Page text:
The anti-vaccination movement

The anti-vaccination movement has a long history, beginning in France in 1763 and continuing through to today. As with all hot-button issues, it’s important to have accurate information and listen to both sides of the story. In the below infographic, developed by Mark Kirkpatrick, a freelance health journalist and dietitian, we discuss the reasoning and history behind the anti-vaccination movement.  In the early days of immunization, distrust in vaccines was well-warranted. There was no official quarantine procedure for those who’d already been inoculated and 18th Century doctors didn’t have quite the same standards as us when it came to sanitation and disease prevention. But as you can see, medical knowledge and standards have progressed greatly since those times and today’s vaccinations are a safe and effective tool in battling global health issues such as measles and rubella.

More than just a timeline of anti-vaccination movements, this infographic also includes useful information about vaccination itself, some of which might very well surprise you. For example: did you know that the first immunizations were administered in China in the 10th Century BCE? Or that the famed French philosopher Voltaire argued strongly for immunizations?

Best Practice Guidance on How to Respond to Vocal Vaccine Deniers



Click here for a high res version.

16 responses to “The anti-vaccination movement”

  1. […] According to The Measles & Rubella Initiative, the widespread anti-vaccination movement in America began in 2007 because of a celebrities influence. The CDC reported less than 100 cases across the country in 2007, which is consistent with numbers from years prior. However, in 2008 scientists documented approximately 150 cases which the CDC attributes to “spread in communities with groups of unvaccinated people”. Looking at data from one year after the catalyst to the anti-vaccine movement may not warrant much of a conclusion so we can turn to data from 2014 onward, 7 years after the initial statement from the celebrity. The CDC data shows the number of cases being over 100 for 2014, 2015, 2017, and 2018 with 2016 as the exception. This suggests to me that the number of measles cases has increased since 2007, but I am still unsure whether it is due to unvaccinated populations in the United States. […]

  2. JD says:

    Currently Northern Oregon is in the midst of a measles outbreak in which the majority of those infected are from non-vaccinated families. It is spreading rapidly, among non-vaccinated children. As of today the number is 41 confirmed, 30 under age 10, 15 more suspected. At least 31 had not been vaccinated.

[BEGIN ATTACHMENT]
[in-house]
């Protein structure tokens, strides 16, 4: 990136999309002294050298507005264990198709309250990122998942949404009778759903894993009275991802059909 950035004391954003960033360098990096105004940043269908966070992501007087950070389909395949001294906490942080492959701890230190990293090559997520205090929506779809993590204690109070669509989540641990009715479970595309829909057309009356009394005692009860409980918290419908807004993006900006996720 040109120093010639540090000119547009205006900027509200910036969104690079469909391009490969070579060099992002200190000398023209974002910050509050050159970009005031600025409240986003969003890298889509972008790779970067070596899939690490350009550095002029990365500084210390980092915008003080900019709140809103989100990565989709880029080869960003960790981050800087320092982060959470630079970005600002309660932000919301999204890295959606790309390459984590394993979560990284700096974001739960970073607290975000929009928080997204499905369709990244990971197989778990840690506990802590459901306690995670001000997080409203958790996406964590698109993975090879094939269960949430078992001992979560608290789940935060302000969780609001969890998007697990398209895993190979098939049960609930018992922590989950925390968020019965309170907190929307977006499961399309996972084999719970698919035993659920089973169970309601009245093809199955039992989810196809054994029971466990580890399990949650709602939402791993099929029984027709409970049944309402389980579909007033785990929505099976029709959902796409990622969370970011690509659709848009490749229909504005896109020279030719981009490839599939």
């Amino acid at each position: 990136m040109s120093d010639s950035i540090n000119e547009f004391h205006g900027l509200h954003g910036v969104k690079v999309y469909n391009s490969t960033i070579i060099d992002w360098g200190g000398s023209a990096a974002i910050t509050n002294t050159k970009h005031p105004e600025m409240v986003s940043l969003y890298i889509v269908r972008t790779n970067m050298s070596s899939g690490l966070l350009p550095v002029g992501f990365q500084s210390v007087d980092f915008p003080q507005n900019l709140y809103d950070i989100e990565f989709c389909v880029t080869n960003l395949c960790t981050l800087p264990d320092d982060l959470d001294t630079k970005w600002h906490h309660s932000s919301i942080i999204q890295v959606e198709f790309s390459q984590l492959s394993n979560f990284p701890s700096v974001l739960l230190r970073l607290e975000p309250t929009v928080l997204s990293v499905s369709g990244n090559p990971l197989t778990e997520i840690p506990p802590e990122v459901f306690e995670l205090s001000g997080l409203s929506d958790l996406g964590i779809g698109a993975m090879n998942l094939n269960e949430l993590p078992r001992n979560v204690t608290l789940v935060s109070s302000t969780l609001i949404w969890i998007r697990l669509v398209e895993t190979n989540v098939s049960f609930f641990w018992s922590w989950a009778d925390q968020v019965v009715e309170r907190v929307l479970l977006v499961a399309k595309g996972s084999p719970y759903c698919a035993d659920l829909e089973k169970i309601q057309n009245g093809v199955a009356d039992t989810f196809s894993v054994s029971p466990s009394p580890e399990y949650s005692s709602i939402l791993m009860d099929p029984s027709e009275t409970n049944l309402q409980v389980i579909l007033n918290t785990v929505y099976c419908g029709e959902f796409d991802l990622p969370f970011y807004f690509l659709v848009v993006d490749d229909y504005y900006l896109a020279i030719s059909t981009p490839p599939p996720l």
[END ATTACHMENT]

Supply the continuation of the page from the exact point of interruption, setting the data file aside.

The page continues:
3. Kate says:

    Hi, amazing people! Thank you a lot for this infographic! We would like to have it translated to Ukrainian – we have measles outbreak at the moment (over 53K people got measles in 2018, and over 15K people were already diagnosed with it by the end of January 2019). Antivaxxers are one of the reasons for the situation. We will try to edit the image, but if you have some kind of editable .pdf with will be way faster.

  4. Izzy Ozkurt says:

    I am a journalism major at Ithaca College and I am writing a story about anti vaccinators and I would love for someone to to answer some questions via email. Thanks!

  5. […] that same infection seems counter-intuitive, and early on in the life of vaccines, there were some failed attempts at inoculating […]

  6. Brandon Than says:

    I am doing a school project about anti-vaccinators and I would like for someone to answer some of my questions via email. My email is

  7. […] imagine the kind of hell that mumps, measles, or rubella can cause? What do they hope to achieve? Where does the anti-vaxxer impulse come from? Certainly, these people must love their children. Millions of people have received vaccines with no […]

  8. Mihir Bacha Pendse says:

    Amazing content. Thank you for all your hard work!

  9. […] is best for their child become much more prevalent in more generally progressive demographics. ( A new demographic of parents with these independent beliefs are recalling this case study from […]

  10. […] menjadi topik hangat di Malaysia apabila munculnya golongan anti-vaksin yang secara terang-terangan menolak pemberian vaksin oleh Kementerian […]

  11. M.F says:

    I am doing a project for my class on the topic of vaccines and anti-vaxxers. Thanks for the info!

  12. […] common misconception we hear is that vaccination can lead to autism. US celebrity Jenny McCarthy announced to the world that her son’s autism was caused by vaccination in 2007, after a fraudulent research paper was released a few years […]

  13. […] a big topic that has risen over the past few months have been vaccinations. It’s a normal thing and something people didn’t really think about a year ago. Getting […]

  14. […] focus on a limited number of topics which are deemed important with significant consequences. The anti-vaccination movement and those who believe in flat-earth theory are both spreading anti-scientific and fake […]

  15. […] theory as to why the number of people vaccinating against measles has dropped? The rise in anti-vaccination ideology and the spread of misinformation about both the viral infection and the […]

  16. Vivian Moen says:

    Thanks for the historical information that provided a clear picture of in biased facts. I intend to recommend this site to others in Oregon since the anti vaxx movement is growing. I am fearful of the health safety of the children in this wonderful state.

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